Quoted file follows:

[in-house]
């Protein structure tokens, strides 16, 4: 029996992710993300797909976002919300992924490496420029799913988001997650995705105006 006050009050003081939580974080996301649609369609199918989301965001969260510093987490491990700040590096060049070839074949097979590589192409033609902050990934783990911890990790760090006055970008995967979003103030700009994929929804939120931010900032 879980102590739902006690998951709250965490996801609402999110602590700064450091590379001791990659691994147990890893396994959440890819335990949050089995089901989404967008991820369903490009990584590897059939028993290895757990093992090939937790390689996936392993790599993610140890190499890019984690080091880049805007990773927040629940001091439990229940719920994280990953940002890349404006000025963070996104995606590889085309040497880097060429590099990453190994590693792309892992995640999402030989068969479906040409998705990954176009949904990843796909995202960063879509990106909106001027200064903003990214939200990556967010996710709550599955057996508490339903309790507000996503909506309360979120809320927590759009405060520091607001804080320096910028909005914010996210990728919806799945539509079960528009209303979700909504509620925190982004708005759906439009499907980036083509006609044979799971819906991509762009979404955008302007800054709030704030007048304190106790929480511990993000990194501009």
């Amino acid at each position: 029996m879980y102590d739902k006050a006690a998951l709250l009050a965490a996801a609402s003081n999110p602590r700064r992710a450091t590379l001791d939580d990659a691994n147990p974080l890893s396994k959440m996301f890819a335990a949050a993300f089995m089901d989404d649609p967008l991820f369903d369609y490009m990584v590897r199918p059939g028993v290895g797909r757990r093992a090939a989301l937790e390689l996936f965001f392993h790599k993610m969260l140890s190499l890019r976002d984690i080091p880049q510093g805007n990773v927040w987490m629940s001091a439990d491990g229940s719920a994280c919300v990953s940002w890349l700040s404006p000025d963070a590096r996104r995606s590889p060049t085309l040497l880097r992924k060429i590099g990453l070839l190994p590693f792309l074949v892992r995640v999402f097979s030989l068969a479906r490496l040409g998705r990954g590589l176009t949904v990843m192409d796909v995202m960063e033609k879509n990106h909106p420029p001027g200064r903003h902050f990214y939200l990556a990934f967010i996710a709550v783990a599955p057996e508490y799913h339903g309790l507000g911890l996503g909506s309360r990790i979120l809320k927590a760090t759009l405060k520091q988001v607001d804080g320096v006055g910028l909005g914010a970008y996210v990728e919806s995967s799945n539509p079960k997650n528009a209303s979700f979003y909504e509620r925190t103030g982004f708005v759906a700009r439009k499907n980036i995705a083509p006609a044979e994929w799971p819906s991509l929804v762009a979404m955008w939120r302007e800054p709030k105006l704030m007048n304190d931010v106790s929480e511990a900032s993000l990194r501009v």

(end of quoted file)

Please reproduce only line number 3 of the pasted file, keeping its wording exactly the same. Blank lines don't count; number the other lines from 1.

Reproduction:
């Amino acid at each position: 029996m879980y102590d739902k006050a006690a998951l709250l009050a965490a996801a609402s003081n999110p602590r700064r992710a450091t590379l001791d939580d990659a691994n147990p974080l890893s396994k959440m996301f890819a335990a949050a993300f089995m089901d989404d649609p967008l991820f369903d369609y490009m990584v590897r199918p059939g028993v290895g797909r757990r093992a090939a989301l937790e390689l996936f965001f392993h790599k993610m969260l140890s190499l890019r976002d984690i080091p880049q510093g805007n990773v927040w987490m629940s001091a439990d491990g229940s719920a994280c919300v990953s940002w890349l700040s404006p000025d963070a590096r996104r995606s590889p060049t085309l040497l880097r992924k060429i590099g990453l070839l190994p590693f792309l074949v892992r995640v999402f097979s030989l068969a479906r490496l040409g998705r990954g590589l176009t949904v990843m192409d796909v995202m960063e033609k879509n990106h909106p420029p001027g200064r903003h902050f990214y939200l990556a990934f967010i996710a709550v783990a599955p057996e508490y799913h339903g309790l507000g911890l996503g909506s309360r990790i979120l809320k927590a760090t759009l405060k520091q988001v607001d804080g320096v006055g910028l909005g914010a970008y996210v990728e919806s995967s799945n539509p079960k997650n528009a209303s979700f979003y909504e509620r925190t103030g982004f708005v759906a700009r439009k499907n980036i995705a083509p006609a044979e994929w799971p819906s991509l929804v762009a979404m955008w939120r302007e800054p709030k105006l704030m007048n304190d931010v106790s929480e511990a900032s993000l990194r501009v």